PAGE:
Alternative 3 may have spanned the boundary between fiction and conspiracy theory (some people continued to believe the idea was at least partially true), but there are two major examples within "conspiracy theory" where real-world events are interpreted through the dead scientists meme.
In the late 1980s, people began to notice a series of unusual deaths of scientists and others in the UK who worked on technology projects associated with military contracting (all had worked at GEC-Marconi at some point), including space weaponry. These deaths were considered suicides, though in a number of cases the conditions of death were quite bizarre. This attracted both the mainstream press as well as other outlets, but resulted in nothing more than. While speculation included Cold War spy games, terrorism, and corruption, the narrative that has had the most enduring play was that the scientists knew too much about some project they had worked on, presumably involving SDI or some other aspect of space weaponry.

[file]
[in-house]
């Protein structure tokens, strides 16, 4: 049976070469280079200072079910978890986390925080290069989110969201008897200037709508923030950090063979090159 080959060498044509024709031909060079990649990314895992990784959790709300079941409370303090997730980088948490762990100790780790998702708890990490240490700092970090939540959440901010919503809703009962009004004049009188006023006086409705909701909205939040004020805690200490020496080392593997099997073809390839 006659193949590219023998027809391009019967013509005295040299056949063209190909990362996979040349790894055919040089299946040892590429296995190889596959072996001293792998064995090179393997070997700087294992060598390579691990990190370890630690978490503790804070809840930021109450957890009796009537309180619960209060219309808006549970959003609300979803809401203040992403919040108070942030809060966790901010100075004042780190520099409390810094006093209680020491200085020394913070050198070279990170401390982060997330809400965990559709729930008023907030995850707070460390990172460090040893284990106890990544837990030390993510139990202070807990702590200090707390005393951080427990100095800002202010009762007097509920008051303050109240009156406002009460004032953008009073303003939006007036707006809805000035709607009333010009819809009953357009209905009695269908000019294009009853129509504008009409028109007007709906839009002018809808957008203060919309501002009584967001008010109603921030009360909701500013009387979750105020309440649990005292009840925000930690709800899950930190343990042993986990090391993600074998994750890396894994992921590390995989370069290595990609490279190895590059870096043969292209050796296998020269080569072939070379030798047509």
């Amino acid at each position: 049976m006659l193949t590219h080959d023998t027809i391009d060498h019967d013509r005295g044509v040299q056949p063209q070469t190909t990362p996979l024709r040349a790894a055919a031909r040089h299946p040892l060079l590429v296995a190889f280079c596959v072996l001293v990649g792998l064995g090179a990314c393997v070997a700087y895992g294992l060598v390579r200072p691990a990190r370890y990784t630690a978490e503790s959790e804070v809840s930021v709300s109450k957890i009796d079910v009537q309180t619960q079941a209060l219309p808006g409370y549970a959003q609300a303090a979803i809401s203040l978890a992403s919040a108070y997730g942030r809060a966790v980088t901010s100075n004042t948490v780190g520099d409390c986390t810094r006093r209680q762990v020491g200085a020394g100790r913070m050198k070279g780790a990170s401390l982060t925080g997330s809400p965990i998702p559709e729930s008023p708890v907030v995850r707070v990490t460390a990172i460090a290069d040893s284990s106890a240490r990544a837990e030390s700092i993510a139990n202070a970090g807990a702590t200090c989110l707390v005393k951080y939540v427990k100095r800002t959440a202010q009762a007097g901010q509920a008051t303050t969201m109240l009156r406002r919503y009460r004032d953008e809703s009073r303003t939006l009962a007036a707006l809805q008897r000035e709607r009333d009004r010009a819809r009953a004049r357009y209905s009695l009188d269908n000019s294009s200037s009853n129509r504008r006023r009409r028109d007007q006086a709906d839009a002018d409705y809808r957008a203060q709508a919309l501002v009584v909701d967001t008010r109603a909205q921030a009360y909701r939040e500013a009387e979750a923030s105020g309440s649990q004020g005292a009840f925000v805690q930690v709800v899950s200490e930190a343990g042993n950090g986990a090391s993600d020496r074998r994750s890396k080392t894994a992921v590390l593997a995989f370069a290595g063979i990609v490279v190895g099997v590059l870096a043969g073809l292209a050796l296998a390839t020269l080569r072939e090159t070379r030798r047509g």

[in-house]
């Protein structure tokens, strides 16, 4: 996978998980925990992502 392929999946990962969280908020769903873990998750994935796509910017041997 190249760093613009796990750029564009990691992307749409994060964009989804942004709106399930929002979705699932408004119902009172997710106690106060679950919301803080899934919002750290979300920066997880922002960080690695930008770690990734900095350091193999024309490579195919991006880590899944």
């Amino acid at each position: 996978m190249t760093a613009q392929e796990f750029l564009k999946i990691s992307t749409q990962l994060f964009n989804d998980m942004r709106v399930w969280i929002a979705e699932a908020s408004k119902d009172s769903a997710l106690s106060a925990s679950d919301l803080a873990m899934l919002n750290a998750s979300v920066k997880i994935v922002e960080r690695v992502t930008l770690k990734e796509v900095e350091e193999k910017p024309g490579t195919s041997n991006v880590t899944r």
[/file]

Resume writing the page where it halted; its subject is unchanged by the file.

In the immediate aftermath of the 9/11/01 attacks and the anthrax murders that targeted the American press and the Democratic leadership in the U.S. Senate, a similar list of dead microbiologists began making the rounds. The original version of this narrative in late 2001 noted the death of five scientists, but eventually the list would not only grow but also become merged with the Marconi scientists to make a master list. This time, the story is more obvious: by simply combining the deaths with mention of the anthrax attacks, an article suggests the scientists were involved with or could potentially identify the still-unidentified perpetrators of the attacks. Not surprisingly these narratives are typically constructed by those who also suggest more than al-Qaeda involvement in the 9/11/01 air attacks. Dr. David Kelly takes his place on the list after his strange and high profile death, also ruled a suicide.